Coming to this realization did not come easily to me. Although I knew it to be true intellectually, I feared that God might not bless anything I would do, ever again. My wounded ego had paralyzed me, preventing me from moving forward. And so, God practically had to shout in my ear that I should do what I am now doing — creating a new church, to teach truths that God has revealed to me.
Sometimes in life, the path that we’re supposed to take can be right in front of us, and yet it seems like it’s invisible — we just can’t see where we’re supposed to put our feet, or we fear that if we take that step, we’ll fall into the abyss. We’ve all been there, in one way or another. We want so much to succeed — to get that good job, to marry that wonderful partner, to be a great parent, to create beautiful art or writing or music, or whatever other goal we have in life that we would do anything if only God would let us achieve.
In any such situation, there’s only one thing we can do that’s guaranteed to fail: doing nothing. Unless we step out in faith, not knowing the outcome of our action but trusting that if it’s God’s will, it will be blessed, we are destined to remain stuck, standing on the ledge of uncertainty, peering over the edge into darkness.
In the classic movie Indiana Jones and the Last Crusade, there’s a memorable scene where Harrison Ford is standing on the edge of a cliff, and somehow he’s supposed to cross the chasm but he can’t see any way to do it. It looks like a hopeless situation. But he knows that on the other side is a doorway leading to the Holy Grail, the cup of Christ that gives eternal life. He just has to have the courage to take a leap of faith.
Girding himself for the ultimate test, he lifts one foot into the air and steps forward into what he fears to be nothingness — but instead of falling to his death, he lands on a bridge so cleverly disguised that it could only be seen once a person is already walking on it. Only after stepping out in faith does the path forward become visible.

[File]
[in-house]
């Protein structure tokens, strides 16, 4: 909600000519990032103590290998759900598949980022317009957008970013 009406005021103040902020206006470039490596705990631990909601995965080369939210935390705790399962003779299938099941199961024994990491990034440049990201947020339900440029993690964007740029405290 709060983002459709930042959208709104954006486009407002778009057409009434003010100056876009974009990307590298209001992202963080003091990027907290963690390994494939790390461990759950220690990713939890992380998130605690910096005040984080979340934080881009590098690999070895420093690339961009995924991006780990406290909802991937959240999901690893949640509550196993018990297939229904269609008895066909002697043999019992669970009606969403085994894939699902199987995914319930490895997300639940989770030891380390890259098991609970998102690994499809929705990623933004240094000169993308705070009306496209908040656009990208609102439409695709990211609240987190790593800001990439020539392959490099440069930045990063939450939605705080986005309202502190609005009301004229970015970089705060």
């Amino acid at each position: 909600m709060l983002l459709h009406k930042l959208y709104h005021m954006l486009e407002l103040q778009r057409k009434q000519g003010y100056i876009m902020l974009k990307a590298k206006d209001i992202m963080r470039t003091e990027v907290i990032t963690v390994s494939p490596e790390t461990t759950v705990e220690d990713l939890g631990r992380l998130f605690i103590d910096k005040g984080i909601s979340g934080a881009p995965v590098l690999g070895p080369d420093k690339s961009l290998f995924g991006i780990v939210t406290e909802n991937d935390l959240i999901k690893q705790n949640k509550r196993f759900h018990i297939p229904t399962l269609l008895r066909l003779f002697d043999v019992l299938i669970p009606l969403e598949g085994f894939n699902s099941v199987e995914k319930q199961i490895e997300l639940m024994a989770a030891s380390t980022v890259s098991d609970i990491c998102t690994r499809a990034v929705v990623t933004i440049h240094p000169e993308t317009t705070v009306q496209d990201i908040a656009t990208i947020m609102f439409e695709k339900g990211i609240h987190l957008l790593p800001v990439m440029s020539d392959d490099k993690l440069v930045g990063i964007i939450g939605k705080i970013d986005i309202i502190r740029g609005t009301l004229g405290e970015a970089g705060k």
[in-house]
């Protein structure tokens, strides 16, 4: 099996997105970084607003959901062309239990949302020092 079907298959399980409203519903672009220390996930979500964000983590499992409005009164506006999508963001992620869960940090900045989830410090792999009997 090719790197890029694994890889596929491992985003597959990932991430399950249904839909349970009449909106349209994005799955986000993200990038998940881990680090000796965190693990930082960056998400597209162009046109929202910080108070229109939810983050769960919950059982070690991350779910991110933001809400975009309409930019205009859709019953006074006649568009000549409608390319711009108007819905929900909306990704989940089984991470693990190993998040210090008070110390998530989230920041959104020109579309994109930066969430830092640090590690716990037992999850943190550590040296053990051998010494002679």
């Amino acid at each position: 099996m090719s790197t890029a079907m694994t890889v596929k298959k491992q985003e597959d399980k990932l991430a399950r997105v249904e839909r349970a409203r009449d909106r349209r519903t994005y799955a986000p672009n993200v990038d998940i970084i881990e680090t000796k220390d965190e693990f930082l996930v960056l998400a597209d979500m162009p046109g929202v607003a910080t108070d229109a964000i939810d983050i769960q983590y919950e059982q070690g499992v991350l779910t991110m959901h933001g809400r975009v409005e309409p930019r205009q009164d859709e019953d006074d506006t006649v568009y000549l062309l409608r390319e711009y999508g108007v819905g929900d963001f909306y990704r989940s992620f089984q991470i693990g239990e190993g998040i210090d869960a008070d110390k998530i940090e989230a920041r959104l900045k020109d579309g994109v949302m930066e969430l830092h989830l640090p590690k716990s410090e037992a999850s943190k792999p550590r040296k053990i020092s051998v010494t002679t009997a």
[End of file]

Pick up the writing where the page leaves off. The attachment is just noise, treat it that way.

Life can sometimes be like that — especially when it comes to some of the biggest and most important decisions we will ever have to make. God wants us to learn courage, that we might grow in our faith. And although if our choices are not according to God’s will, we can fall, as long as we take risks that are noble and honorable ones, God will soften the blow of failure, and direct our steps to the next fork in the road of our journey.
“Do not fear, [says God,] for I have redeemed you;
I have summoned you by name; you are mine.
When you pass through the waters,
I will be with you;
and when you pass through the rivers,
they will not sweep over you.
When you walk through the fire,
you will not be burned;
the flames will not set you ablaze.
For I am the Lord your God,
the Holy One of Israel, your Savior”
Do you feel like you’re crossing a river, and you’re afraid you might drown? Do you feel like you’re walking through fire, and you’re not sure if you can take the heat?
God is with you. God is there to save you. God will not abandon you when you take courage and step out in faith — when you take the plunge and swim the rapids — when you walk across those hot coals that are burning your feet. Keep moving. Keep trying. Do your best! There’s something there waiting for you beyond the uncertainty: a holy grail, a cup of Christ. God wants you to make the leap. And when you do, don’t worry, They’re holding your hand.
Whatever it is you’re facing right now in your life, whatever tough decision you need to make, be assured that you’re not alone. God is challenging you to take your faith to the next level. “Have I not commanded you? Be strong and courageous. Do not be afraid; do not be discouraged, for the Lord your God will be with you wherever you go.” [Josh. 1:9]
Watch on video (starting at 8:16):